Buying luxury goods is not necessarily about the actual item itself, the appeal is often in the experience surrounding the purchase. Often what distinguishes the experience of purchasing luxury items is the personalised service wealthy consumers receive from a known and trusted sales person.
A recent eMarketer report entitled The Luxury Consumer: Shoppers Lead Brands to Digital Channels examined how the exclusivity a brand offers customers, whether it is limited edition merchandise or personalised service, can be translated into the digital realm.
Luxury brands have not, generally, kept up with digital, but that seems to be changing according to the eMarketer report. It found affluent consumers in the United States (those with household incomes of more than $100,000 per year) are spending a significantly larger amount of time online. In 2011 a study found people with these incomes spent an average of 32.8 hours per week online; this year that figure had jumped to 41.6 hours per week, an increase of nearly one quarter.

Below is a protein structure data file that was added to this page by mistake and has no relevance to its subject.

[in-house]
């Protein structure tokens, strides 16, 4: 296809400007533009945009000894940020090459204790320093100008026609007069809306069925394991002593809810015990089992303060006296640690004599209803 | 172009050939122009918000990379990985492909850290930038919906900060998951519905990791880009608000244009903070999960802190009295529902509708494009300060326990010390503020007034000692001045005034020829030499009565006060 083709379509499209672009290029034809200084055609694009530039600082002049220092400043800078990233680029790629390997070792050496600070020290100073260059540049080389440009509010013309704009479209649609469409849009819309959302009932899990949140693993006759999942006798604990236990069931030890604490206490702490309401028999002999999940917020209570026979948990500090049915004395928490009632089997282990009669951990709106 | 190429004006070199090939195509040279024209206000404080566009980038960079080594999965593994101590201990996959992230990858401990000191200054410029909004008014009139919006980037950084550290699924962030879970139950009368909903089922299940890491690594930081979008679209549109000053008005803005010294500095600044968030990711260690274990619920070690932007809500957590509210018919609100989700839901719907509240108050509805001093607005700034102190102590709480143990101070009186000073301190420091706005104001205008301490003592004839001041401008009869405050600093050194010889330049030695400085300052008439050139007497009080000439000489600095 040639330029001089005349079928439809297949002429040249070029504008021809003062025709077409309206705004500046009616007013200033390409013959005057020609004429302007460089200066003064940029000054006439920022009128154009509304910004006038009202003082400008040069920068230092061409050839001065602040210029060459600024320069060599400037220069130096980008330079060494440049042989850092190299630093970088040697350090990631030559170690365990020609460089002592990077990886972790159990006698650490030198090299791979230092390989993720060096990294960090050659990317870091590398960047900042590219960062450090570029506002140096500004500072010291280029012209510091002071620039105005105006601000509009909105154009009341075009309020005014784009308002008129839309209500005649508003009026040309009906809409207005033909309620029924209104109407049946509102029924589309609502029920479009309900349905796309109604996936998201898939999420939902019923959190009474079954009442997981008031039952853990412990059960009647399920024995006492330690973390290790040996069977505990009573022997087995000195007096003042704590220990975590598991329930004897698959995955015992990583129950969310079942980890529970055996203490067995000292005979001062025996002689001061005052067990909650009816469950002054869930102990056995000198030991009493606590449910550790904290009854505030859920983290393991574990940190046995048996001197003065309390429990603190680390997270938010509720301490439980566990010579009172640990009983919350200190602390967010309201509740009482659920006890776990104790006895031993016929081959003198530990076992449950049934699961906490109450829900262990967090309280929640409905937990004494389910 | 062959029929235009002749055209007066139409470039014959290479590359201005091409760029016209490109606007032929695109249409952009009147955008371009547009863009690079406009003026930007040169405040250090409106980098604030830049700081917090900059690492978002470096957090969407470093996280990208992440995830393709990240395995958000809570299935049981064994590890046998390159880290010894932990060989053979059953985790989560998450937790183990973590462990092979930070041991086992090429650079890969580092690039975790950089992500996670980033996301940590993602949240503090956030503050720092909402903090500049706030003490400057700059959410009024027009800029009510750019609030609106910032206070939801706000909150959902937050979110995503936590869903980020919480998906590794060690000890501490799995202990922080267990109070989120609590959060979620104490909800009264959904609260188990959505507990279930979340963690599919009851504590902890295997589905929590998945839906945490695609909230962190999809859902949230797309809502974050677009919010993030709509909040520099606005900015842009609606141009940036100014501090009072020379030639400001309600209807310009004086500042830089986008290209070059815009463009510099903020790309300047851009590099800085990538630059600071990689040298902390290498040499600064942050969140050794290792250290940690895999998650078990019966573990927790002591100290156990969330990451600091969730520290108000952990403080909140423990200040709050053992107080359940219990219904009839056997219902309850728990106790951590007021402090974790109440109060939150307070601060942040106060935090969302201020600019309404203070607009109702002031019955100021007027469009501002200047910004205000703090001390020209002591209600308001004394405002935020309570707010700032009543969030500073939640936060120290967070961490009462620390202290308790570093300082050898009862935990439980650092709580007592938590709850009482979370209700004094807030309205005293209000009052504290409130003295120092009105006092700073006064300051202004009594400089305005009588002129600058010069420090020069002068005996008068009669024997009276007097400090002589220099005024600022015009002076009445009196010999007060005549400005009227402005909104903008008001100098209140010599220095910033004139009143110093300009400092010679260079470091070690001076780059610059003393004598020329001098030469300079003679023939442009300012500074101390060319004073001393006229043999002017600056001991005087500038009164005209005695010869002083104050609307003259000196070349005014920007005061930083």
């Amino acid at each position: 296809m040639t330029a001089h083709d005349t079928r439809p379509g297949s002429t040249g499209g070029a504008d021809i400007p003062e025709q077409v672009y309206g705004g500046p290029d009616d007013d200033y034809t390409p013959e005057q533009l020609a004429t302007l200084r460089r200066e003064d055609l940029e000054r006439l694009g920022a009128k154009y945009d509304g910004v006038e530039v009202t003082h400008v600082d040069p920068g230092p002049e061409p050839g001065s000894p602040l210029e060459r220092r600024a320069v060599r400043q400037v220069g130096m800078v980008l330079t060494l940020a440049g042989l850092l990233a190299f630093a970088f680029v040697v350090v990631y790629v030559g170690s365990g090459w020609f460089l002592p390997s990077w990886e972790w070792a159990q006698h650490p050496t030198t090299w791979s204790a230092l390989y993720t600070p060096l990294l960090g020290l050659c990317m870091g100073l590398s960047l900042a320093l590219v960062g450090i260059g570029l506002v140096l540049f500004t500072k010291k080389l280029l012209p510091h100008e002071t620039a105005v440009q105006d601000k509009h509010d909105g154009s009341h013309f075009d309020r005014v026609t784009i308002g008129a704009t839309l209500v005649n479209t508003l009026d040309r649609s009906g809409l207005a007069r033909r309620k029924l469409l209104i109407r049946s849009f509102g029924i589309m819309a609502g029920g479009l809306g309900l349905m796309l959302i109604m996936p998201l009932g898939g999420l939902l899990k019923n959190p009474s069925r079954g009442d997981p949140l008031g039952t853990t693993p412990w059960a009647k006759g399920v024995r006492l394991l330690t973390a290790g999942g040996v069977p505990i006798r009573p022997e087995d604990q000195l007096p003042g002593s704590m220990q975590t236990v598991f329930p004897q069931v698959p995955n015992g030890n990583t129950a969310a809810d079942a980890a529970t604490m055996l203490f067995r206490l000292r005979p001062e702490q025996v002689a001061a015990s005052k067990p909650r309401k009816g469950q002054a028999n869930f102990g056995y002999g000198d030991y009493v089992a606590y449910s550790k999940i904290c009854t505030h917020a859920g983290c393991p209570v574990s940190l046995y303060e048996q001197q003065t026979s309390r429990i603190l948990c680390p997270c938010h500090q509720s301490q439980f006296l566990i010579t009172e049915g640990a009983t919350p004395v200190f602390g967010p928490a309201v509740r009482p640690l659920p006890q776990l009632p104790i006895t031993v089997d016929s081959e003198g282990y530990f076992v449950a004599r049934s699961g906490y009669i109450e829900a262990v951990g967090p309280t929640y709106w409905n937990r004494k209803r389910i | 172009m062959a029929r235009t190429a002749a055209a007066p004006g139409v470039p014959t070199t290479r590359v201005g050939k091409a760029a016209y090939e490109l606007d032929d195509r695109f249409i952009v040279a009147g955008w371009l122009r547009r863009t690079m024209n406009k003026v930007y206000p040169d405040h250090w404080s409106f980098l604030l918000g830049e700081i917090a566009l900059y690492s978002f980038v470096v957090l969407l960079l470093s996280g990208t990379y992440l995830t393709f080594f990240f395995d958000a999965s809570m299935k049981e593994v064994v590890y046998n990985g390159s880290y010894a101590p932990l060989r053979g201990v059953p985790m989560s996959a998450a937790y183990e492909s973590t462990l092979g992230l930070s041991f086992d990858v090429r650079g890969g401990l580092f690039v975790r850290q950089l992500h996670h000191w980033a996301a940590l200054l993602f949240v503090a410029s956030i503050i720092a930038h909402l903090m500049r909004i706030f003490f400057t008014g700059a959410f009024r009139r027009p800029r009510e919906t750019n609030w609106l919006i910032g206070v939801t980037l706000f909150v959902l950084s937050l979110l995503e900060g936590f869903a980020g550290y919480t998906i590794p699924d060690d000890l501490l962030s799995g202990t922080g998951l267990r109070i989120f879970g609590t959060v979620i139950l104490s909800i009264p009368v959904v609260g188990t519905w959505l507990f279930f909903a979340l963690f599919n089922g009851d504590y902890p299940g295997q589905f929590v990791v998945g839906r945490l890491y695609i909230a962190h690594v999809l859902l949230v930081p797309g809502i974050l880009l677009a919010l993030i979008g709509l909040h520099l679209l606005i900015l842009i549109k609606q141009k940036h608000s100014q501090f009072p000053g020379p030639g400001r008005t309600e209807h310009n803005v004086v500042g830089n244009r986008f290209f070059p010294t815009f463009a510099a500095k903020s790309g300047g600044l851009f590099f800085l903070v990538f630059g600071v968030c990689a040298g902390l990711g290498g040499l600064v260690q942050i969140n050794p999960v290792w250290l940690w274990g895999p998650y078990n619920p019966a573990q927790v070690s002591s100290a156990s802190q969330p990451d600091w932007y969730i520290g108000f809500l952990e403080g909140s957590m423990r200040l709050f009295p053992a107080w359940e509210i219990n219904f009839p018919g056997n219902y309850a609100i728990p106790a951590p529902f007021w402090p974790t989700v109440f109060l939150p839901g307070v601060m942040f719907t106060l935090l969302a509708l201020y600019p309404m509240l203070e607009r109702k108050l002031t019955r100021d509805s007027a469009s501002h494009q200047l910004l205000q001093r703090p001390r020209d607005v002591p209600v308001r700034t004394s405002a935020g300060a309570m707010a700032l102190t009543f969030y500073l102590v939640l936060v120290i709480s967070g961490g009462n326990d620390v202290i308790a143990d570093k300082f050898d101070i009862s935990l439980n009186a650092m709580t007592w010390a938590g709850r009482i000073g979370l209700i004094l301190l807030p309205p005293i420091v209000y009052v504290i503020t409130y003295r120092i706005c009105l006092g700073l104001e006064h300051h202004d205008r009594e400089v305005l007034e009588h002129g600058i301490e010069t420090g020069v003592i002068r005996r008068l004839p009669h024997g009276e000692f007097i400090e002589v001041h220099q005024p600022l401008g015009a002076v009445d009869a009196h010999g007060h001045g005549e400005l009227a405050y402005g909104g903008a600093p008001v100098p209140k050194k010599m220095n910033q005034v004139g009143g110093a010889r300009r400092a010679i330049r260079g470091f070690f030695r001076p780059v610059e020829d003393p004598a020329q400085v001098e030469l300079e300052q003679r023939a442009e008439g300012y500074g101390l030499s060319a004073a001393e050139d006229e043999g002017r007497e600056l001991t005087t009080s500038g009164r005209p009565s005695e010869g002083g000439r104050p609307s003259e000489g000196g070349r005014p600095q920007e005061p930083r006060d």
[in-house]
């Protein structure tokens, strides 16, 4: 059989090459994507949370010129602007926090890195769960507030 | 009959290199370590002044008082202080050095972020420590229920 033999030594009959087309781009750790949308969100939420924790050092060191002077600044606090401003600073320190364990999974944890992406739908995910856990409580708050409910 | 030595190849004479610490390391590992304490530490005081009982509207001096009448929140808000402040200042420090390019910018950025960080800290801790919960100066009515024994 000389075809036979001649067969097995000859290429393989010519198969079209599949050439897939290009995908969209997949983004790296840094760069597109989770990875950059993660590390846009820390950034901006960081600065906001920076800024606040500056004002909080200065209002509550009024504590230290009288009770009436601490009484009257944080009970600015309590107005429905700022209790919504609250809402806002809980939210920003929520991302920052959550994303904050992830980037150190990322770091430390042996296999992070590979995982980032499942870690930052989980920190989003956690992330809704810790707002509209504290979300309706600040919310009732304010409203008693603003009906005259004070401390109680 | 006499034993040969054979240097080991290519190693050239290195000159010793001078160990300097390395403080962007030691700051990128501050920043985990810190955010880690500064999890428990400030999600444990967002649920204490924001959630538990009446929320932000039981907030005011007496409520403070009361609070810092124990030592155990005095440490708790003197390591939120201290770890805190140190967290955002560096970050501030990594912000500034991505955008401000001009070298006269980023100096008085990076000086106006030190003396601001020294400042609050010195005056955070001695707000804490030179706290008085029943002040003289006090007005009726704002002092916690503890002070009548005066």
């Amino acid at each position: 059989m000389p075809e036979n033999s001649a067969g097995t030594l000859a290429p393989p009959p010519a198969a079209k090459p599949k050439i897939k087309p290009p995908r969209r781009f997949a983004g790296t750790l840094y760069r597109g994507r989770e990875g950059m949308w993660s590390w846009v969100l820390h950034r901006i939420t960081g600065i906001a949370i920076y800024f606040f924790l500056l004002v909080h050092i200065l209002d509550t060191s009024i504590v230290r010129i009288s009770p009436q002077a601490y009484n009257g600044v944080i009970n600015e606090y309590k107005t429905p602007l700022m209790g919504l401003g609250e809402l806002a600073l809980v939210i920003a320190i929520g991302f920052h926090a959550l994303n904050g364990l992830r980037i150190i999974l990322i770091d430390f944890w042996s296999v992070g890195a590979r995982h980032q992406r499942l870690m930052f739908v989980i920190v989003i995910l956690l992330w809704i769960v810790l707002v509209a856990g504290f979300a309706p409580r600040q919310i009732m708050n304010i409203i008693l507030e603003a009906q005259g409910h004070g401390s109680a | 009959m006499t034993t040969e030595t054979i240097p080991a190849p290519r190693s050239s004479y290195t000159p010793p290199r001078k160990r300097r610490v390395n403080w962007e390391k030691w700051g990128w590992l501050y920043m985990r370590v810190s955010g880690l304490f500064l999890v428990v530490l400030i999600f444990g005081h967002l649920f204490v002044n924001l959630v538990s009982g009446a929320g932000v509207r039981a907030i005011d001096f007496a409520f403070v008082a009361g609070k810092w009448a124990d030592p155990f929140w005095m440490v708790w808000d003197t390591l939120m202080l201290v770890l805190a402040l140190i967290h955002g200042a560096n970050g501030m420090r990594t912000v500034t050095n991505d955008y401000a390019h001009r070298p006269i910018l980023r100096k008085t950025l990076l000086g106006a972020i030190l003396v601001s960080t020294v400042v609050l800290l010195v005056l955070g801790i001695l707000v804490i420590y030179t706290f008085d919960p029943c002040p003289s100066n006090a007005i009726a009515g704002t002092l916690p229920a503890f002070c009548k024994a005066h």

And the amount of time online is directly correlated with the amount of spending online – the average spending on luxury sites was up by 20 per cent on 2012 according to the report.
In a May 2013 Luxury Institute survey of American consumers who made more than $150,000 per annum, it was found high-earners were about as likely to have made a purchase at a physical store in the last 12 months, as they were to have bought something online.
Interestingly, despite the rising popularity of online shopping, the survey found research done online led to in-store purchases in 45 per cent of respondents. Only 25 per cent of wealthy consumers made purchases online after visiting a physical store.
“Successful brands turn shopping and browsing into a seamless experience across traditional websites, apps for smart phones and tablets, and within brick-and-mortar stores,” Luxury Institute CEO Milton Pedraza said. “Wealthy consumers are eager users of the latest technologies and brands need to be, too.”
Another survey of wealthy consumers conducted by American Express Publishing and Harrison Group in early 2013 found 48 per cent of those with a yearly income of more than $100,000 said they discovered new luxury items online, almost equivalent to the 50 per cent of respondents who said they discovered new products while shopping at a physical store. So, while these consumers are still making more purchases in a physical store, they are discovering new items online, and being exposed to more marketing in the digital realm.